Liberalism has worked wonders at creating such people.

These are people who scream and jump on the bed if a bug crawls on the floor.
These are people who think true hardship means not having 100 Mbps internet or driving less than a BWM or Mercedes
These are people who demand everything from their country....but offer nothing in return

So I dunno about these "Serious Gun Fighting Proposals" when you're dealing with such waste product people

Until the cushy rug truly gets pulled out from under these idiots and they learn what REAL hardship means, it's a lost cause.
 
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2aguy

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I had a thread on my idea.....now here is another article on serious gun crime ideas...

Texas Shooting -- Gun-Control Proposals That Would Not Reduce Gun Crime | National Review

The failings of our prosecutorial, probation, parole, and mental-health systems are fundamental and in some cases catastrophic. In spite of that, the U.S. homicide rate today is about what it was in the Eisenhower years. There is not very much cause for panic, and there is not very much cause for a panicked crackdown on the legal sale of firearms through firearms dealers. But demagogues benefit from panic.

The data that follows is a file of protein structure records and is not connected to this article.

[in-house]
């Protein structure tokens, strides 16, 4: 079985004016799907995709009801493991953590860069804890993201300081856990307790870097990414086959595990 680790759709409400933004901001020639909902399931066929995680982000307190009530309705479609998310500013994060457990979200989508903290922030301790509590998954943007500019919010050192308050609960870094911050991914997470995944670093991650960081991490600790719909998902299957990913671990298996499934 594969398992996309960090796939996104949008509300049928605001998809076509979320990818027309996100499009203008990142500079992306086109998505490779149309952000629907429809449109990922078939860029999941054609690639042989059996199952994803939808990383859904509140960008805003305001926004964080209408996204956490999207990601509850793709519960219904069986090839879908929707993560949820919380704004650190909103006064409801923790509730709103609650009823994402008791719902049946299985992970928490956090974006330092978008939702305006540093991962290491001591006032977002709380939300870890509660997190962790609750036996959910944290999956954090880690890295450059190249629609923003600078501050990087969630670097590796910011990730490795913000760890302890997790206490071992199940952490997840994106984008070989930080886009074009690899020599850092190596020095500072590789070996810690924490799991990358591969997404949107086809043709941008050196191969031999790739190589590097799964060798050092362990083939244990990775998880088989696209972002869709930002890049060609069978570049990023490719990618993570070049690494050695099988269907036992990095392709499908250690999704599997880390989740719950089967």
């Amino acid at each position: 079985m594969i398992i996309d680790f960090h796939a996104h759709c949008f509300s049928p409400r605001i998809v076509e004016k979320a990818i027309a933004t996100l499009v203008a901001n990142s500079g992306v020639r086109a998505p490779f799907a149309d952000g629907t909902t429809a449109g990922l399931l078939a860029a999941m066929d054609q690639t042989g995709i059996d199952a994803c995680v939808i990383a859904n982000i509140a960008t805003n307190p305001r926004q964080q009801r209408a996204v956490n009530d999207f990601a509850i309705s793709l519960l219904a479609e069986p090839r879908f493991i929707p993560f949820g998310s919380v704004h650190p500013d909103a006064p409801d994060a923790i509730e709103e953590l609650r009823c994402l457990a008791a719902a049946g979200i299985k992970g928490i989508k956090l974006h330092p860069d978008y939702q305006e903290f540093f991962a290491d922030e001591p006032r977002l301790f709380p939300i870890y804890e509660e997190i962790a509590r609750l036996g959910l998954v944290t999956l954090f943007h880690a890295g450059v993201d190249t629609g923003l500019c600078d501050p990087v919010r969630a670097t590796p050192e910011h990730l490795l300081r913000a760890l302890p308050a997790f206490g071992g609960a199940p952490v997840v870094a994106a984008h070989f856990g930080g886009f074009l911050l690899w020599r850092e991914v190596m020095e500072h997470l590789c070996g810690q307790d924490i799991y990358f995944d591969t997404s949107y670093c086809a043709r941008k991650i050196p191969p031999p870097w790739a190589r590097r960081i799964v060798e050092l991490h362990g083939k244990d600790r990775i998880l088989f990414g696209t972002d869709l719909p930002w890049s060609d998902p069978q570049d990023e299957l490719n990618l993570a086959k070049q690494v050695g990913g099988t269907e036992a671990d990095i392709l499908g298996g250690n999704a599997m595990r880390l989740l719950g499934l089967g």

----------


What’s missing is ordinary, unglamorous, labor-intensive law-enforcement and public-health work — i.e., the one thing no one employed by government will seriously contemplate and no politician answering to government workers and their unions will seriously consider.


Instead: We complain about “straw buyers” but rarely prosecute them; some federal prosecutors refuse as a matter of publicly stated policy to take a straw-buyer case unless it is part of a larger (sexier) organized-crime investigation. Chicago manages to convict fewer than one in five of those arrested on weapons charges. A New York Times investigation found that about 90 percent of the killers identified in New York murder cases had prior criminal histories, often histories of violent crime. (About 70 percent of New York’s homicide victims also had prior criminal arrests.) On and on it goes: Ordinary crime and ordinary criminals, ordinary bureaucratic failure, and the occasional act of armed histrionics to keep the headlines churning.